propositions of the Congress for the Final Document.Reaffirming their firm intention to pursue the work of these days, in a spirit
of collaboration and some kind of coordination, the participants examined
strategies for the future, taking into account methodologies and objectives,
which are summarised in the following conclusions and recommendations.
With words of thanks, Card. Stephen Fumio Hamao closed the Congress.
- Jesus Christ is our icon of the ‘man on the move’(Luke 9:58; EMCC 15).
- Christ said ‘I was a stranger and you made me welcome’ (Mt. 25:35).
- We are all immigrants in the Church: that is, we enter the Church through
- The Church is the pilgrim people of God, on the way to ‘our heavenly home’.
- Hospitality is part of our essential ecclesial identity; human encounter is
- As ‘Christ welcomes us’ (Romans 15:7), so do we welcome the stranger in
our pastoral care towards foreign students.
On the Reality
The phenomenon of student migration is complex.
It is a global reality, it is a gift also.
Students are ‘special’ migrants between continents,
within continents and within countries.
Various types of foreign students exist, for
- ‘free movers’: they are students who are self-financed and are culturally
- the ‘invited students’ who receive scholarships;
- refugee or ‘economic migrant’ students (who are sometimes illegal or
Also we can find various types of professors who are
It is important to know why students move and how they are recruited.
In any case, with the globalisation of learning,
university education has become a commodity, bought and sold. The Church
nevertheless believes that education is a public good, not just a commodity, and
that students are human persons who need to be respected as such.
Foreign student recruitment has
become also a global business.
The wealthy generally have open
access to higher education, while poor students face many challenges.
Many countries are privatising university education and for students its cost
can be a heavy burden.
University fees are often much higher for foreign students than for local
But some countries, agencies and universities offer scholarships.
Pastoral care for foreign students has an
ecumenical, an inter-religious and an intercultural dimension and is a
partnership involving the university, the host country and that of origin, the
local Churches and chaplaincies, as well as student organisations and the
foreign students themselves.
Pastoral welcome and solidarity is also a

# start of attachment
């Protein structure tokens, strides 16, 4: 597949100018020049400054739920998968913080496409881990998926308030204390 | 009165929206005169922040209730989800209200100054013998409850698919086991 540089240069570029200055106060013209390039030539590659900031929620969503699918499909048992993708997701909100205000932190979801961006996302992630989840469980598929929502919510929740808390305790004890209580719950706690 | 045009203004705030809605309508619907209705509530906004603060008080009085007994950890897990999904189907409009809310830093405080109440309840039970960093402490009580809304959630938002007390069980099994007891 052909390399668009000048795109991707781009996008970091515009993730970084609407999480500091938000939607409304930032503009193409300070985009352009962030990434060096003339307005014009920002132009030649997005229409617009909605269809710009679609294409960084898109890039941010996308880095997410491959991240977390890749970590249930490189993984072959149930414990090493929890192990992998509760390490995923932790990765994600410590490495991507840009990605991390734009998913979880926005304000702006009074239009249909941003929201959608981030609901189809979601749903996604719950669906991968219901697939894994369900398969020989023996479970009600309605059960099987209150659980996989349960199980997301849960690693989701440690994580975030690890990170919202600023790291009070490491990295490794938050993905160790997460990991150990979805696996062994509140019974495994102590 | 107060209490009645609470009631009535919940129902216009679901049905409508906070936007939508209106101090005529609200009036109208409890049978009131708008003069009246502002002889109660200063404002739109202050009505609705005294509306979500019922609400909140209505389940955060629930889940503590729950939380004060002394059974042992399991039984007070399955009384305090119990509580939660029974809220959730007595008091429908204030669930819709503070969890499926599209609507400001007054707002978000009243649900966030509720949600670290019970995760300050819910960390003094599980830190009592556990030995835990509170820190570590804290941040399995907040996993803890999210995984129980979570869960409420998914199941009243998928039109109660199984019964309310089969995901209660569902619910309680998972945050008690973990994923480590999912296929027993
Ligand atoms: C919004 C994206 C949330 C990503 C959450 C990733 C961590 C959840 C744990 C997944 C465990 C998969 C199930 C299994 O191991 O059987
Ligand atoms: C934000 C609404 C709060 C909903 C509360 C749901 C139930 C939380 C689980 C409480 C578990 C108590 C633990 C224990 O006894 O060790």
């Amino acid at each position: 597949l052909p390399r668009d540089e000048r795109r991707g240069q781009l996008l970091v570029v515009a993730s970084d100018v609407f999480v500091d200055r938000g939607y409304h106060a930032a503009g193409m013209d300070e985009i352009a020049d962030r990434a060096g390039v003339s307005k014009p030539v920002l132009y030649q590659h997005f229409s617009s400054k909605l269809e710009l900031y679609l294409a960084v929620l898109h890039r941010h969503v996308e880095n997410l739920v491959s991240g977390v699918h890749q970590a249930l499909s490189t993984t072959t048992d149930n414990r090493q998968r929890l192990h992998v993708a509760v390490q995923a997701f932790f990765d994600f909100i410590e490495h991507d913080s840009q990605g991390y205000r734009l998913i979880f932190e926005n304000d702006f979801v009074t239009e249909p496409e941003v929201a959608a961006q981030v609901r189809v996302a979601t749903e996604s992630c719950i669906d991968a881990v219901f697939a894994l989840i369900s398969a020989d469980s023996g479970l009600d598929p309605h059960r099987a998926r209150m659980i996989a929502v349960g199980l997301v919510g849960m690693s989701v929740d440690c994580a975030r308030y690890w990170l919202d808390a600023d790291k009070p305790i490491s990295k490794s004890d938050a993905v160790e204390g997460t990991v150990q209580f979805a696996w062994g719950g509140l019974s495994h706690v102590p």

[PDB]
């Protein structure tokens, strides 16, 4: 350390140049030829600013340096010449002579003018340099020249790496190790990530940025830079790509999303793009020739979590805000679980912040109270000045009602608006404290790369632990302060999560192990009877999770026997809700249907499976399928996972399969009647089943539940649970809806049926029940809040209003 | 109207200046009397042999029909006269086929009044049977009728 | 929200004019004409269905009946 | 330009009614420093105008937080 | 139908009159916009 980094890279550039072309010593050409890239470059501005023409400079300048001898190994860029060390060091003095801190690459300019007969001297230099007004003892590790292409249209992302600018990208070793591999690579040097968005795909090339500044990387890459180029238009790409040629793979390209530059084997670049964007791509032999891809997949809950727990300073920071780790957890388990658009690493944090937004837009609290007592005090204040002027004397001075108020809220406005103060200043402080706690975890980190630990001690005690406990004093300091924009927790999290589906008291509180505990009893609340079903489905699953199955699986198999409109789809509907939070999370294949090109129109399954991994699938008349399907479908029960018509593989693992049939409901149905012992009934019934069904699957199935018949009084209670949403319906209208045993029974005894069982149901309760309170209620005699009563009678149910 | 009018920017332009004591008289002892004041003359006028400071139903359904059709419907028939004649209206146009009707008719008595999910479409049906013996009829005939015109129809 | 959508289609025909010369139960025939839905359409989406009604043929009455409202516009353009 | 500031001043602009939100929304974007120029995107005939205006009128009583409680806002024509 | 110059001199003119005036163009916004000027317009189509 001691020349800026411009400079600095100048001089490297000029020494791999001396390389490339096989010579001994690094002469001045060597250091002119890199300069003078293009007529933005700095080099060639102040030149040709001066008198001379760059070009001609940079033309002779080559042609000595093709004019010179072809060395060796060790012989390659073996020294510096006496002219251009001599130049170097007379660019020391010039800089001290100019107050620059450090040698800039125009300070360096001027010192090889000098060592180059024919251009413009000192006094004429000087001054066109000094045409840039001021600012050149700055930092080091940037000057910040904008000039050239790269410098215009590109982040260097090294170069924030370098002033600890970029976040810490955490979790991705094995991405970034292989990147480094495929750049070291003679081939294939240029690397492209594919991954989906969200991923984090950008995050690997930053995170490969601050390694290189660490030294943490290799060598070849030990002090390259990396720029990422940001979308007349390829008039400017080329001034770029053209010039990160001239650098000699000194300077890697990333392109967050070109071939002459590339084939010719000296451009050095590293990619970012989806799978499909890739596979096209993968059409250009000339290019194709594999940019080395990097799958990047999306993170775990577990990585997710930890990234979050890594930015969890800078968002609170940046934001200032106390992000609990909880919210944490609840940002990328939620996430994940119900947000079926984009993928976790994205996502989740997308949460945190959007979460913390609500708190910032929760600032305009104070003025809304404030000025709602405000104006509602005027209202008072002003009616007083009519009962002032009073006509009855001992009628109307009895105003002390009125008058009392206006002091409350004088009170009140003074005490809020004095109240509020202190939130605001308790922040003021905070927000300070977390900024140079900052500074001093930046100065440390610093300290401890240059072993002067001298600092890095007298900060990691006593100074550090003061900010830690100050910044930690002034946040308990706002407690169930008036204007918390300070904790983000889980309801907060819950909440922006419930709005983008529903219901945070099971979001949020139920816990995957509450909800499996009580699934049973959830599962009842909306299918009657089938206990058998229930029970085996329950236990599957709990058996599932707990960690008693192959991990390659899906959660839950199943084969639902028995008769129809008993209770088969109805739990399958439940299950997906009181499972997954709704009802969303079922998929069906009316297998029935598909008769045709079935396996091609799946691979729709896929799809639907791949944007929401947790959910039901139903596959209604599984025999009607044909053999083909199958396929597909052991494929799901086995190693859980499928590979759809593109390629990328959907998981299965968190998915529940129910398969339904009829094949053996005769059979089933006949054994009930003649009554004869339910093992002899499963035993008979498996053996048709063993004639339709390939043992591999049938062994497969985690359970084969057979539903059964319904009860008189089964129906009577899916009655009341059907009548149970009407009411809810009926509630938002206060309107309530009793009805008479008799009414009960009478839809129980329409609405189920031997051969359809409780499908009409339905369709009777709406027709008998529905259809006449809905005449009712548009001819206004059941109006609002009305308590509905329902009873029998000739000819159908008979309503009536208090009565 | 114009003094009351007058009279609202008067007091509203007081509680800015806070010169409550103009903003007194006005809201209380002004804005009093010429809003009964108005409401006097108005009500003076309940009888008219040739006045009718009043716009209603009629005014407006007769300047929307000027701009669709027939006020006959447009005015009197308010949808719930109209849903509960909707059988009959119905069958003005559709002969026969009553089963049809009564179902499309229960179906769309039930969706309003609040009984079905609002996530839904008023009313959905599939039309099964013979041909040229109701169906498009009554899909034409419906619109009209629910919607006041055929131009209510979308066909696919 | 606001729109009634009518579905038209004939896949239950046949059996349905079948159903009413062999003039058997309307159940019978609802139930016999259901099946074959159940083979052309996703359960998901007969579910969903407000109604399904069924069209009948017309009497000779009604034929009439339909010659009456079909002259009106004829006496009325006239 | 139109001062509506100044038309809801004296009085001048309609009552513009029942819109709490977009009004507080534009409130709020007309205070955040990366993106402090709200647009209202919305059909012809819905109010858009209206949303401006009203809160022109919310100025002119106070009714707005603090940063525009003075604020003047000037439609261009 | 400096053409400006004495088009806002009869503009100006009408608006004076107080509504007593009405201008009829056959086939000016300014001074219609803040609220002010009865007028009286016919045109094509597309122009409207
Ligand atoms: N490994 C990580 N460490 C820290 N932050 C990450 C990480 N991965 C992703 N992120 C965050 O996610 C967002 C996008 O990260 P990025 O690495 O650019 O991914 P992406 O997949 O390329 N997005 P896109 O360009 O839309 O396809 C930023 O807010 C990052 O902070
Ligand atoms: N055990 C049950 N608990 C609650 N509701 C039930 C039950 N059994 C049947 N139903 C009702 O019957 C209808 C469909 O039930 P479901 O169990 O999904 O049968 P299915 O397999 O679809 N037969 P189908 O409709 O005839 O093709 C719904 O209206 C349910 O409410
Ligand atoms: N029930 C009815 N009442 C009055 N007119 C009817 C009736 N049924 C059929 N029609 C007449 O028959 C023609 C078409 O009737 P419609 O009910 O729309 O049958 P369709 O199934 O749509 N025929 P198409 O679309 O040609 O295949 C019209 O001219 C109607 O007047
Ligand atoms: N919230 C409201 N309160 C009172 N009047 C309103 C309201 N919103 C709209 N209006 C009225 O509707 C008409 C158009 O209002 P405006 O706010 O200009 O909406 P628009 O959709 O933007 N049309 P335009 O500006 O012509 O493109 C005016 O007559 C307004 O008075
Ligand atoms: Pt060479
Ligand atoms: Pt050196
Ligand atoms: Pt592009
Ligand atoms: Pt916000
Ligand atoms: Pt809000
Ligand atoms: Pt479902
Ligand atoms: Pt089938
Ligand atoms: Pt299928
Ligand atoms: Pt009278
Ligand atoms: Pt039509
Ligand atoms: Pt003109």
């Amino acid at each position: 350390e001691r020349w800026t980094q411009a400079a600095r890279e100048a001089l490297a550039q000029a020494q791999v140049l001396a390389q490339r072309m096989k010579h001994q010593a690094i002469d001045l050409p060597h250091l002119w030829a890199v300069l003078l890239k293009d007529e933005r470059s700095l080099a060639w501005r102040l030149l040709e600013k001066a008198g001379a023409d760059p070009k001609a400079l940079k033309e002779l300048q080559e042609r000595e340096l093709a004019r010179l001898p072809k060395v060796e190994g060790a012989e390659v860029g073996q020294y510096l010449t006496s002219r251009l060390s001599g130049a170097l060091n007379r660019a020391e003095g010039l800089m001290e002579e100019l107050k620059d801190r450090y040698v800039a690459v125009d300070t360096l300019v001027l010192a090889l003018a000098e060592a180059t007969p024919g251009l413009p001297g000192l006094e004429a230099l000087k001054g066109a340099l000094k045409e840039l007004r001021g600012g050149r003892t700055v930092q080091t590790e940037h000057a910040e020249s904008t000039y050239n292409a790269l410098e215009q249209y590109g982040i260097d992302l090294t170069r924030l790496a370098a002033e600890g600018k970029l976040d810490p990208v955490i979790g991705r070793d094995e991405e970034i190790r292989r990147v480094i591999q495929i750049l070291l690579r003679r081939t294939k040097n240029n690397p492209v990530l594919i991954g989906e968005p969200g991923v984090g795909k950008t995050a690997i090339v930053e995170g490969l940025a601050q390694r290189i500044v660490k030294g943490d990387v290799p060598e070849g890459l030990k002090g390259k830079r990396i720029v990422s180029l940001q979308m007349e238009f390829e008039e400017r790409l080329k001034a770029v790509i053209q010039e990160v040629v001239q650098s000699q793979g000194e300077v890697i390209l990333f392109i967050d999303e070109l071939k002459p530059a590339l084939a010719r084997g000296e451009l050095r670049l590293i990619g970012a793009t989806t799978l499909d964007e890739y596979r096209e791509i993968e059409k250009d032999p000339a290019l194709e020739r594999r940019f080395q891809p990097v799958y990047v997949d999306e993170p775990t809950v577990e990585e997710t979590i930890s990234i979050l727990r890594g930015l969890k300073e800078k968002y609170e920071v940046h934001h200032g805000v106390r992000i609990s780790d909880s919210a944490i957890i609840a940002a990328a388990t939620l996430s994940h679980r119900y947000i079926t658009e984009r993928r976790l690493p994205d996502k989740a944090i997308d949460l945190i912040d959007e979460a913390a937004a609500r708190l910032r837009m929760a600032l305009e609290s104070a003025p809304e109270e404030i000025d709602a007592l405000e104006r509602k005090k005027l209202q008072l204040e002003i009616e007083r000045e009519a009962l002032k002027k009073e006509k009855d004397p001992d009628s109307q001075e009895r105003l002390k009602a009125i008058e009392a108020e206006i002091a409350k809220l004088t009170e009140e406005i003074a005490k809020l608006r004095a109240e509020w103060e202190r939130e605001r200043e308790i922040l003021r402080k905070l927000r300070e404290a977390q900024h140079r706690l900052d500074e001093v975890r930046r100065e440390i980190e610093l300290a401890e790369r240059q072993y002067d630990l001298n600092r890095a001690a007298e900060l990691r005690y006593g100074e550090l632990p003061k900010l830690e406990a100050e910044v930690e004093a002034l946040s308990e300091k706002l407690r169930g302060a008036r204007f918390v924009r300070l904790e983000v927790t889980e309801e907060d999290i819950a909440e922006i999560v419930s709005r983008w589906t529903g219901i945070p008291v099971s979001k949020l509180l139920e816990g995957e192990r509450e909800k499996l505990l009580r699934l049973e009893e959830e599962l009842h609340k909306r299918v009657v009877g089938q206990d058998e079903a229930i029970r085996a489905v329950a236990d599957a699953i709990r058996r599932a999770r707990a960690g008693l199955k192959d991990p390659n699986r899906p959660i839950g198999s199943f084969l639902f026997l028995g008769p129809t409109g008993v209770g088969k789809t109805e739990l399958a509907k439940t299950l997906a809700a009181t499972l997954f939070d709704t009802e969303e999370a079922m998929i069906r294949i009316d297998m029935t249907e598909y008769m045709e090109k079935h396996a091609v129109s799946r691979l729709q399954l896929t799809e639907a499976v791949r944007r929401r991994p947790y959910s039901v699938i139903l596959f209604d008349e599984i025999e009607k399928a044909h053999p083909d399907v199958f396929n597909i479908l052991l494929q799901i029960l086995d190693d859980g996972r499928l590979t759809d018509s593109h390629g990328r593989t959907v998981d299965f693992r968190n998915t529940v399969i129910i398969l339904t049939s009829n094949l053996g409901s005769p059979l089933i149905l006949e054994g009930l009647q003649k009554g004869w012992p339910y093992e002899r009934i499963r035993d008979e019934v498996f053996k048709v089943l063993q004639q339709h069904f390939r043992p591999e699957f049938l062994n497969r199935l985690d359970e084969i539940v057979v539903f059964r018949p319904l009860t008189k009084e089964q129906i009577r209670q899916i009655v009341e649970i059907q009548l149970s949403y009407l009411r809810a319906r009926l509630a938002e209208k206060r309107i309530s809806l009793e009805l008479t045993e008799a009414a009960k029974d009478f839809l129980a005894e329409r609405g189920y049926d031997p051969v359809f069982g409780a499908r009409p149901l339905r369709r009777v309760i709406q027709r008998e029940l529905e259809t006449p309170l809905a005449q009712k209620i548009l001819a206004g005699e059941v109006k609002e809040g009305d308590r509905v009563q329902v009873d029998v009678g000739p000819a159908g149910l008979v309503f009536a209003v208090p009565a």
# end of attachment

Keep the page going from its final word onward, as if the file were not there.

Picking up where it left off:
‘bridge’ between peoples, but with the following consequences:
- Foreign students experience culture shock and secularisation, which sometimes
lead to the loss of faith. Students who are unprepared are also an easy target
for conversion to other denominations or religions (here the question of
proselytism and sects is to be considered). However many of them are an example
of faith in secularised areas.
- Some foreign students face a ‘double estrangement’: first from their host
country and then from their home country upon their return.
- Many foreign students initially plan to return home after their studies, but do
not do so for a variety of reasons (search for a better standard of living,
politically not safe to return, relationships)
- Foreign students seek more than just spiritual help: they also need concrete
- There is often little formal training for chaplains and pastoral agents
concerning the specific needs of the pastoral care for foreign students.
The pastoral care (ministry) for foreign students
takes on many different shapes and forms in different countries, but there are
many good, positive examples of welcome and solidarity (offering advocacy,
scholarships, housing, emergency funding, helping to obtain visas, etc.).
Responding to the specific needs of human mobility
(foreign students) is an important part of the Church’s mission. In fact:
- Chaplaincies create a place of meeting and sharing; a place of openness, free
- Some chaplaincies have a unique and specialized pastoral care for foreign
- Others incorporate foreign students into local chaplaincy programs or connect
them with the local parish.
- Many chaplains focus on hospitality and create ‘a safe place’ ministry.
- Liturgy is an important dimension of the Catholic pastoral care for foreign
- Therefore many chaplaincies offer Liturgies celebrated in their languages. When
Liturgy is held in the language of the host country, readings and hymns are to
be fittingly adapted to include foreign students.
- Spiritual, social and cultural events are of special importance
- Chaplains work with the “International Student Office” in the universities.
- “International Student Offices” provide opportunities for cultural
integration, as well as help and advice about visas, economic matters and
- In some countries, chaplaincies provide hostels for foreign students.
- Not every university chaplaincy has a priest.